23. relax [the long version]

“I first heard this astoundingly epic remix of Frankie Goes To Hollywood’s Relax at Vancouver’s best dance club ever, the Luv Affair. It would’ve been 1984, I guess, at a time that many were saying it was already past its true glory. Because the club had become too populated with so-called breeders, was no longer a strictly gay and/or bi and/or trans situation. But I’d argue this made 1984 its true peak, because of those breeders (myself included), because this was the moment when the various compulsions all balanced each other, when no particular tribe held sway, sexually, politically, spiritually, philosophically (am I missing anything here?), yet all were being heard.  Felt anyway. In the music. And holy f*** this was good music.

Not that Relax wasn’t profoundly, exquisitely, educationally gay (particularly the extended version). It actually coached us all on the exquisite pleasure of delaying orgasm, of NOT firing all the guns at once … which instantly made it political, because this was a moment in history when the overall consensus (among those who actually thought about things) was that some level of global nuclear cataclysm was no longer an ‘if’ but a ‘when’. Mere minutes to midnight on the doomsday clock. Yet Frankie seemed to be saying, we all just needed to Relax, that yes, we have this climax in us, wanting out, but the more we just lie back, relax, focus on our breathing, the better it all starts to feel. Like maybe the point isn’t to climax, but to find that spot just short of the edge, and ride it to eternity, sheer gushing pleasure to the ends of universe, the right kind of apocalypse. I distinctly remember thinking all this one night at the Luv Affair, dancing, LSD in my veins. And no, it wasn’t lost on me that there already was a gay apocalypse playing out, a horrific one, the one known as AIDS. Everybody knew somebody who was dying or already dead. Hell, we’d soon find the guy who was singing Relax was infected. But all this just catalyzed things, I think, amped the volume, everything to play (and dance) for. Hallelujah!” (Philip Random)

86. Je t’aime … moi non plus

“Apparently Je T’aime … moi non plus (the Jane Birkin/Serge Gainsbourg version) was a big deal international hit way back when. Just not here in the Americas. Because the first time I was even aware of it was at least twenty years after the fact, and that would’ve been in the background somewhere, cool radio, maybe somebody’s mixtape at a backyard barbecue, people playing croquet in the foreground. But it did eventually hit me. It did stick. The kind of easy cool melody and pop fresh production that destroys time, transcends decades, and then there’s the subject matter and its rather unabashed eroticism. Or as my friend Angela once put it, ‘The French may have gotten a lot wrong when it came to rock and roll, but they sure knew how to do dirty without it coming across as unclean.’ What it was (and still is) is pretty much pop perfect to my ears and (special thanks to North America’s rampant Puritanism) still not overexposed hereabouts, thus allergy free. And for the record, Ms. Birkin would’ve been twenty-one when she recorded her vocal, so it’s all entirely legal.” (Philip Random)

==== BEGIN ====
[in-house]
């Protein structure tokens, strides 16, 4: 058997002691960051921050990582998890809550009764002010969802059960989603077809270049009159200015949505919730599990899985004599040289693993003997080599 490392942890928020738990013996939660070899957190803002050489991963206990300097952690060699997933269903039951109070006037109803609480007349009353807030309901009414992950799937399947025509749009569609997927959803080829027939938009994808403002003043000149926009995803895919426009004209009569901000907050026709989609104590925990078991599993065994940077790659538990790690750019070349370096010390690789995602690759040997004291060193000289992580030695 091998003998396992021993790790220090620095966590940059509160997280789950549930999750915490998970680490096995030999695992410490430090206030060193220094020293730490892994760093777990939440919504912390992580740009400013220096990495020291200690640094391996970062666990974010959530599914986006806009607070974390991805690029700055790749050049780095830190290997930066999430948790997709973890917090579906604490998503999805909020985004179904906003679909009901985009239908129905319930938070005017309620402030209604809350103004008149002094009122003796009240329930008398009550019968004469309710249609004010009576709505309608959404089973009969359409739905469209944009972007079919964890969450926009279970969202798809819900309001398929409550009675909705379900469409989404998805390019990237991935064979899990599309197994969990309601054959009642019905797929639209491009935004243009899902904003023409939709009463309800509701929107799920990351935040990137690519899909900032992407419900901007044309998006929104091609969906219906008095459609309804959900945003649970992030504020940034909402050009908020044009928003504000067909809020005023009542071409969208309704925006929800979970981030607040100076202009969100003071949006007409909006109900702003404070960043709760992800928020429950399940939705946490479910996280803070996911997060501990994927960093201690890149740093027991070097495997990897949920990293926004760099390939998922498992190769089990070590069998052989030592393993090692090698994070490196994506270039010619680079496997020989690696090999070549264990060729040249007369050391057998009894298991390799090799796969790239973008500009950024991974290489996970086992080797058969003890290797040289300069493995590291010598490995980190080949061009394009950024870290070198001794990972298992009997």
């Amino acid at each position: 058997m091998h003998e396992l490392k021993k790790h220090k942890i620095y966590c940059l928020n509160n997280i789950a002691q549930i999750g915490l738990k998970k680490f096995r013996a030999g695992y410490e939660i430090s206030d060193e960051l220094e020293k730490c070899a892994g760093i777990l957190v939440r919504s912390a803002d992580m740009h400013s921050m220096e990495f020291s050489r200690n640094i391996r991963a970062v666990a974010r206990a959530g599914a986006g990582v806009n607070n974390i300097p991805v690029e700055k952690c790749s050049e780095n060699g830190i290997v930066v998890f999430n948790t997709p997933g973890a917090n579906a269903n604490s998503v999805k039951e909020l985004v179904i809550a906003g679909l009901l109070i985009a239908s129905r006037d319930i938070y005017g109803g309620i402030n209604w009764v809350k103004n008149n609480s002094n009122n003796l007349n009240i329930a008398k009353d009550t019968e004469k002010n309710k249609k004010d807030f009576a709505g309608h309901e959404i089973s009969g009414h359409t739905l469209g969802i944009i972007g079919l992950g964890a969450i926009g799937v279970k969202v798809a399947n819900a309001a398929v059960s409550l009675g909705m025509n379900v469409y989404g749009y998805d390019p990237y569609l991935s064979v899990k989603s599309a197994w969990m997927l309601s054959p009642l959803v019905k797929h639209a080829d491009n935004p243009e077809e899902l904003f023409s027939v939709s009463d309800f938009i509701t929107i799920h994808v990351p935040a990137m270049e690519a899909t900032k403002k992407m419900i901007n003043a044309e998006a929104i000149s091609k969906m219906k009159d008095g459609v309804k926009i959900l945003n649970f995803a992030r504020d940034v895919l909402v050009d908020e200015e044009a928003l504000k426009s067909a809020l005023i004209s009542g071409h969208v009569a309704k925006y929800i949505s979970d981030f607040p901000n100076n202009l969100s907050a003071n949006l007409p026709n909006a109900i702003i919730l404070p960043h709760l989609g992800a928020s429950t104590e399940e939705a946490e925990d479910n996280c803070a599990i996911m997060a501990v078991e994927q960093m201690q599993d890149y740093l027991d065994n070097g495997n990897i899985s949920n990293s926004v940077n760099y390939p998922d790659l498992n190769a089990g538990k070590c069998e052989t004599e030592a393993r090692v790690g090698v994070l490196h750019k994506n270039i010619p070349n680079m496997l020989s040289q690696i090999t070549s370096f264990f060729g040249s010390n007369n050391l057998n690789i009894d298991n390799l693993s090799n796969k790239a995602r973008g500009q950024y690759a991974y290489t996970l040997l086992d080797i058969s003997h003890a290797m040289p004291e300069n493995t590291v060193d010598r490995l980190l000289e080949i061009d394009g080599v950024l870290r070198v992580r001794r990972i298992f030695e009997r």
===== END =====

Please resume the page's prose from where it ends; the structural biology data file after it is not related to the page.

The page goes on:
137. sex beat

“I believe that the sex beat the Gun Club are on about here is what the kids call rock and roll. Which is why all the preachers and the like wanted it banned back in the day which, of course, is the best thing that could ever have happened to rock and roll. And it continued to happen over the years. Tried to anyway – the cleaning up of that filthy sex beat. Which whenever even remotely successful, only forced it underground, the filthiest place of all. And thus it ran into the likes of Gun Club †in the late 70s, early 80s, drinking and drugging their way around the grungiest dives of LA, dysfunctional as f*** and thus one of the greatest bands† most decent folk have still never heard of, and thus still capable of shaking a few foundations. All hail the self righteous. They know not what they do, and they do it so well.” (Philip Random)

(photo: Edward Colver)

242. new mind

New Mind is the lead track from the Swans‘ fifth album Children of God, and thus the first real evidence that this band wasn’t just heavier than God and/or Lucifer (as their earlier, more resolutely murky stuff had proven), but probably better too – musically speaking. Because holy shit, what an powerful f***ing band! As for New Mind itself, I’m not sure I want to know what it’s about, except to say that it feels like the work of some angry god on a rampage, or maybe one of those Japanese movie monsters that tears an entire city to pieces due to some unexplained grievance. Or maybe it’s all that sex in our souls damning us to hell, which just doesn’t seem fair.” (Philip Random)

Swans-1987-live

678. the slider

“It seems that Motron and I are still arguing T-Rex . Electric Warrior (me) versus The Slider (him). And he’s not exactly losing with the title track, which, as with pretty much all T-Rexian gems, doesn’t make much sense lyrically until you decide it’s like those warnings you used to get on porn-films: completely concerned with sex. In other words, it was miles over my head when it was new. And so was I for that matter, glam being a strange and necessary thing to find lurking in the pubertal suburbs of the early 70s.” (Philip Random)

T-Rex-1972-2